The experts agreed on two long-term trends: redesigning learning spaces to accommodate more immersive, hands-on activities, as well as rethinking how schools work in order to keep pace with the demands of the 21st century workforce and equip students with future-focused skills. In the short-term, the rise of coding as a literacy emerged as a new trend this year. As the number of computer science jobs are expected to proliferate in the next five years, there is a need for students to learn coding and programming skills, which have proven to bolster problem-solving, creativity, and critical thinking skills. These are just three of the 18 topics analyzed in the NMC/CoSN Horizon Report: 2016 K-12 Edition, indicating the key trends, significant challenges, and important technological developments that are very likely to impact changes in K-12 education across the world over the next five years.

Three Education Trends for 2017

Cortez, M.B. (1/31/2017). The 3 Biggest K-12 Tech Trends for 2017. EdTech. Retrieved 2/1/2017 from http://www.edtechmagazine.com/k12/article/2017/01/3-biggest-k-12-tech-trends-2017.

Three trends are discussed in this article:

1. Increasing understanding of data and student privacy.

2. Increasing access to STEM through Makerspaces and Virtual Reality.

3. Making way for blended, personalized, and competency-based learning.

Quoting from the third of these forecasts:

Thanks to technology, teachers can now tailor education to each student. Educators Stephanie Shaw and Michael Meechin have told EdTech how certain apps have helped them reach out to students who need extra attention.
Tech will certainly continue to boost these opportunities to improve learning outcomes. Peter West, director of e-learning at St. Stephen’s College, told eSchool News that an increase in blended learning — a combination of traditional instruction and individualized digital programs — will likely soon create a tipping point where schools will be reorganizing their curriculum to support widespread use of such programs.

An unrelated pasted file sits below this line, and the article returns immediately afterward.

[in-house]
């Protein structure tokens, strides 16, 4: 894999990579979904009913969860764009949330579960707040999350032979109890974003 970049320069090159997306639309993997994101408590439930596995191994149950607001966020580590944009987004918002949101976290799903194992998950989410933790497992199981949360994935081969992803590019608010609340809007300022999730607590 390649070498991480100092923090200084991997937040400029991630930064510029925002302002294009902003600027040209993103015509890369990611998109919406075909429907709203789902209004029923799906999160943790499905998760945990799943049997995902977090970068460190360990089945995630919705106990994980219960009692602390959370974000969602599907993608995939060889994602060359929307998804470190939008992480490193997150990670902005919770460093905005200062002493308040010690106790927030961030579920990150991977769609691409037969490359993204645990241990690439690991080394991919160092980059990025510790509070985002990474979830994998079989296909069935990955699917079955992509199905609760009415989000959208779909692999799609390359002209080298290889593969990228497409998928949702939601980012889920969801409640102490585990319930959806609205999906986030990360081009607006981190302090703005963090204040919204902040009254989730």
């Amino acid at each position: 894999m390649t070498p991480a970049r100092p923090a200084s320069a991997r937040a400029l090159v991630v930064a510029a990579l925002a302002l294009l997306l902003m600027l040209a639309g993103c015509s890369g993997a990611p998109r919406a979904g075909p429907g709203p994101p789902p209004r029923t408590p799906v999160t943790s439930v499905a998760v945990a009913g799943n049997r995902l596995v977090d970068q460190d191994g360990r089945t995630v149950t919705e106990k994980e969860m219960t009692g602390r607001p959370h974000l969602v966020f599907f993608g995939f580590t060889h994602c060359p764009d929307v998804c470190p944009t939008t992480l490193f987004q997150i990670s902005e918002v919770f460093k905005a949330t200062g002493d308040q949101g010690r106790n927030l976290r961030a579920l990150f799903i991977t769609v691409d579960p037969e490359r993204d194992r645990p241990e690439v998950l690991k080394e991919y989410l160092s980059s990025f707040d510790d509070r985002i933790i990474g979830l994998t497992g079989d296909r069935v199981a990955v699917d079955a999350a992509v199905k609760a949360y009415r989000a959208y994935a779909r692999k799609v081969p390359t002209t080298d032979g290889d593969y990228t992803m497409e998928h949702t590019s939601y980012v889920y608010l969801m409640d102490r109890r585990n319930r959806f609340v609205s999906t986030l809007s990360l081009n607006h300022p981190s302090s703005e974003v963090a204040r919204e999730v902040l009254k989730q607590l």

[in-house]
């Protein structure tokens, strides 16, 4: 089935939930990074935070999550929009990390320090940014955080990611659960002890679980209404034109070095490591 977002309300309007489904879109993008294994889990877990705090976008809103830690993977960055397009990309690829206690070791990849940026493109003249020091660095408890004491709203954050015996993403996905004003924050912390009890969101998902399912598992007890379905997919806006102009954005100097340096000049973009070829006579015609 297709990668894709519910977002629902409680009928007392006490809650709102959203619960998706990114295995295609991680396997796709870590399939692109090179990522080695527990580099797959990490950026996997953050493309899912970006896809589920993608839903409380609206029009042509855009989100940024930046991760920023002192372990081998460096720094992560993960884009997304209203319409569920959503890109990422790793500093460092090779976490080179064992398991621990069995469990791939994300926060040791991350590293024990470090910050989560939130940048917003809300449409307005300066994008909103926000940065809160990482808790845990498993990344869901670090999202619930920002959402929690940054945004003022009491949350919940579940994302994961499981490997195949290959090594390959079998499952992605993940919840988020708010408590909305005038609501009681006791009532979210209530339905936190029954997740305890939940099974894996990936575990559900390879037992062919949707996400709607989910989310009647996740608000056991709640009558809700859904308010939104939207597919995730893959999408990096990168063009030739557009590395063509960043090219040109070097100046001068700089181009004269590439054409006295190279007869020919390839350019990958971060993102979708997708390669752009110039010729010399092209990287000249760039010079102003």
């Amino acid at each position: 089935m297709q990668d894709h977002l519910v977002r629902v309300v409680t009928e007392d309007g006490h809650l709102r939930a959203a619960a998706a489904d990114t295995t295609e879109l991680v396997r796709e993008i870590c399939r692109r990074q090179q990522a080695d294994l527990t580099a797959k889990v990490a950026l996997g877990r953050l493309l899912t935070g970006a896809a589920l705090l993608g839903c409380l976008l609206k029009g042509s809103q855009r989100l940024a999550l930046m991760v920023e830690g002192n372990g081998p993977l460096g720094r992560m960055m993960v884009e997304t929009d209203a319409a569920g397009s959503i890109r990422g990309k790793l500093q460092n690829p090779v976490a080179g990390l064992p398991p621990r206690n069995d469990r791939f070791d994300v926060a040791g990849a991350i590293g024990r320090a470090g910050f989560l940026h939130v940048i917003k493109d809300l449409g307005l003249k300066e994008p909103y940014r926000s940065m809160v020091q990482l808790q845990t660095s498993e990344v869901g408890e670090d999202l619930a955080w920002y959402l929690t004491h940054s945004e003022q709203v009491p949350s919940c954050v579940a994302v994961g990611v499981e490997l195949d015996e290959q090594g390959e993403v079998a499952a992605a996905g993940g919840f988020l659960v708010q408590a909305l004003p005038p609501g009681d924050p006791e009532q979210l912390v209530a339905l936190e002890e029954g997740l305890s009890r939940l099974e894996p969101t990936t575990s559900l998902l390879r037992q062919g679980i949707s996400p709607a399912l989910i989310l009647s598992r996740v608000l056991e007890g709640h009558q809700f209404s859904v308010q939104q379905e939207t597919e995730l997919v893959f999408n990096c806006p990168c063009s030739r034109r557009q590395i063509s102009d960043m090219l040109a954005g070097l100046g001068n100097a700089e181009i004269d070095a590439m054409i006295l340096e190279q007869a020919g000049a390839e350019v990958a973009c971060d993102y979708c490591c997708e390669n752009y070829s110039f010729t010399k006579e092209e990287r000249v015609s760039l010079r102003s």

Delivering High-Speed Wireless Internet Over Existing Power Lines

Baig, E.C. (1/31/2017). AT&T Plans to Deliver Fast Internet Over Power Poles. USA Today. Retrieved 1/31/2017 from http://www.usatoday.com/story/tech/columnist/baig/2017/01/31/t-plans-deliver-fast-internet-over-power-poles/97260568/?csp=tech.

Many different approaches are being used and/or experimented with for providing broadband connectivity to people throughout the world. This article discusses a type of technology that can deliver very high-speed connectivity over existing power lines. Quoting from the article:

AT&T says it is having “advanced discussions” with power companies to begin field trials of Project AirGig in at least two locations by the fall, and if all goes well, commercial deployment could occur within 9 to 12 months. One of the trials will be in the U.S.; a second could be outside the country.
Project AirGig technology involves placing small low-cost plastic antennas developed by AT&T Labs on top of existing power lines. These devices create a multi-gigabit signal that travels along or near the wire, but not actually through it.
Using so-called mmWave surface wave launchers and inductive power devices, the signal can be moved from one pole to the next, and powered without a direct electrical connection. AT&T says it has secured more than 200 patents and patent applications. It also just reached an agreement to acquire a San Francisco company, FiberTower Corp, which holds mmWave spectrum rights.

Learning Via Direct Electrical Stimulation of the Brain

Information from our senses is processed in our brains. Some of it is integrated with what we already "know" and some is absolutely new information that is added to our memories. We also process information that has been stored in our brains to produce "other ways of looking at it."

In recent years, progress has been made in electrical stimulation of the brain to help it learn and/or to actually have it learn. We are used to this idea in science fiction, where a person learns a new language via a few hours connected to a teaching machine.

We are a very long way from this level of brain knowledge and connectivity. However, useful progress is occurring, and this progress provides a possible window into the future. Here is a recent article on the topic.